2. buy antabuse australia Review and vote on every expenditure of the Judgment Fund. The Judgment Fund is the mother of all slush funds. It is a permanent, indefinite, and unlimited congressional appropriation continuously available to pay money judgments entered against the United States and settlements of cases in or likely to be in litigation with the United States. As an indefinite appropriation, it is so secret that Congress no longer even debates what the amounts are for. The amounts are appropriated, no matter what the amount. The Department of the Treasury just pays the claims upon the receipt of paperwork. This is the fund that President Obama used to deliver $1.7 billion in cash, to Iran as a bribe to sign the Iran nuclear deal. Why should our government officials have billions in a secret fund to cover up illegal activity? Having Congress approve each judgment and settlement as it did before 1956, the U.S. could save taxpayers tens of billions of dollars by rejecting settlements the executive branch makes with its friends.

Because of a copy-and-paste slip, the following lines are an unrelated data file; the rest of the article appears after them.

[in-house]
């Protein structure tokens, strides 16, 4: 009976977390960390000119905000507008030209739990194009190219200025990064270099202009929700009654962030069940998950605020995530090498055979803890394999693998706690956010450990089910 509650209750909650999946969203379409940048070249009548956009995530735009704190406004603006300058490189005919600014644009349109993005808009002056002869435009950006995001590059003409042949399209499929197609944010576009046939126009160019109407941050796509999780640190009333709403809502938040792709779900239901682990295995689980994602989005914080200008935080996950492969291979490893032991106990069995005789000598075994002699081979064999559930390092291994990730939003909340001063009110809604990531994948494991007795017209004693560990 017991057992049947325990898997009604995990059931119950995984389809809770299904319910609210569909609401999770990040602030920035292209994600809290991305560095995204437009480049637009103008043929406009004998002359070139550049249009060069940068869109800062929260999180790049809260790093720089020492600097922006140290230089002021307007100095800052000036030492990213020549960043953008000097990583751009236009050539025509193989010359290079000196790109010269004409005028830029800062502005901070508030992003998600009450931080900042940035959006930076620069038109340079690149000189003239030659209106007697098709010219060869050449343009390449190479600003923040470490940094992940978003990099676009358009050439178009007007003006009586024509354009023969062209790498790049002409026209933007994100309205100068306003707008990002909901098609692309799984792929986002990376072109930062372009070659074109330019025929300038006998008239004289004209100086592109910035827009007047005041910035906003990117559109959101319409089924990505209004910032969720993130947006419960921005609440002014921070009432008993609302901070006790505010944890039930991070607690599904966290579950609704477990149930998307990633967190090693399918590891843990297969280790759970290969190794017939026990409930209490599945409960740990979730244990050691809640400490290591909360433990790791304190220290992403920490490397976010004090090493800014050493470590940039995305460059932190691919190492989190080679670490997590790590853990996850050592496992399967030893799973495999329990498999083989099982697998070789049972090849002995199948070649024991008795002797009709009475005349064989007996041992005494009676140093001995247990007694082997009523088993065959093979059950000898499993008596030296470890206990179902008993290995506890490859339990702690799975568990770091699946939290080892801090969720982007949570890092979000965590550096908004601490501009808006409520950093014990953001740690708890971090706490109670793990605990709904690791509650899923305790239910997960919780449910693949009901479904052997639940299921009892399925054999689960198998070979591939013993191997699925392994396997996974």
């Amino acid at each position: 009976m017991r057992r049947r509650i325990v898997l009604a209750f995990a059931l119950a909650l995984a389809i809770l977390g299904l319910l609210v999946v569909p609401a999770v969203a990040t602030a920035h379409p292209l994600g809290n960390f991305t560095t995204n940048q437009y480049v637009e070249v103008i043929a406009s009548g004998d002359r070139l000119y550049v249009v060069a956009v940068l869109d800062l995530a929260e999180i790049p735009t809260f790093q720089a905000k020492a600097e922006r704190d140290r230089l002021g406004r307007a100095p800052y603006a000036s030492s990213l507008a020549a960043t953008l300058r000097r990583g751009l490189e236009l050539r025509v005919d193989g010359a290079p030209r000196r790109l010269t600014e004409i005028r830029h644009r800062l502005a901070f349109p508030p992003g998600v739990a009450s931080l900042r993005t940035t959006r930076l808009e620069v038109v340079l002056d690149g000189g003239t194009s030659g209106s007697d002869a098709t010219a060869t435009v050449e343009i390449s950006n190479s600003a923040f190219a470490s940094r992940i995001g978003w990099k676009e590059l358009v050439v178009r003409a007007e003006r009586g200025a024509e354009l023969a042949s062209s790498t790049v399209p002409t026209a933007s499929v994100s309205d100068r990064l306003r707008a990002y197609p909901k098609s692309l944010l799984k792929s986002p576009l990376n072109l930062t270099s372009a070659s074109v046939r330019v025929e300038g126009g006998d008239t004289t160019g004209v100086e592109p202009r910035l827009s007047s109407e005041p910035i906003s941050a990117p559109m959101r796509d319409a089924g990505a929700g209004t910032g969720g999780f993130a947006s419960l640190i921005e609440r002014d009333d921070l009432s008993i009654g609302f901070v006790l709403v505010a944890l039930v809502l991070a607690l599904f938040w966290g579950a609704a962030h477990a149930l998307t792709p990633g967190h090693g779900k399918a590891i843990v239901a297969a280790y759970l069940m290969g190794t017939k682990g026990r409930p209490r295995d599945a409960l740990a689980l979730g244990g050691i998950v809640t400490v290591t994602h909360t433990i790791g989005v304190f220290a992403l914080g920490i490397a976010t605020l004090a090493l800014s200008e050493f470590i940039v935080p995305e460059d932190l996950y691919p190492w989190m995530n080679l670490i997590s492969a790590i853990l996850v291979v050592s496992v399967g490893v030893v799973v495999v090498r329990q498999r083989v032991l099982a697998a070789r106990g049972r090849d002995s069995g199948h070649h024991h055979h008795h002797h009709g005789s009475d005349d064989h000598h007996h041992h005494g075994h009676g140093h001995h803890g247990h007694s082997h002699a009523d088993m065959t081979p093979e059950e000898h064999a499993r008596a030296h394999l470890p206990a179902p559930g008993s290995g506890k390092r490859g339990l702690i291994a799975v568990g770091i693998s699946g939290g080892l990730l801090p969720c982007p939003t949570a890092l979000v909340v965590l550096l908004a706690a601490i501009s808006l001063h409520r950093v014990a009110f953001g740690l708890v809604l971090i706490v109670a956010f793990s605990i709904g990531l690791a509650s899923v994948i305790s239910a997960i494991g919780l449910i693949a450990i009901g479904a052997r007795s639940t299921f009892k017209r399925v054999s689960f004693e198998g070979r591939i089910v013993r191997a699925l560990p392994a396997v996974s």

3. Enact a fair, simple, tax code that focuses on raising money not legislating behavior. Another easy way to reduce the deficit is to get rid of the 8-million-word tax code and replace it with the 1913- four-page Form 1040. Few deductions and low rates, but everyone pays something, including the wealthiest. The benefit of this simple approach is it captures a greater amount of tax owed by closing the Tax Gap.  The IRS defines the tax gap as the difference between true taxes owed for a given tax year and the amount that is paid. The gap is caused by the under-reporting of income, non-filing, and tax evasion. While the exact amount is unknown, the IRS estimates it to range from $574 to $700 billion, annually. A complex tax code invites under-reporting and manipulation, whereas failing to pay taxes in a simple system, could easily place one in a position of defending a fraud or tax evasion charge.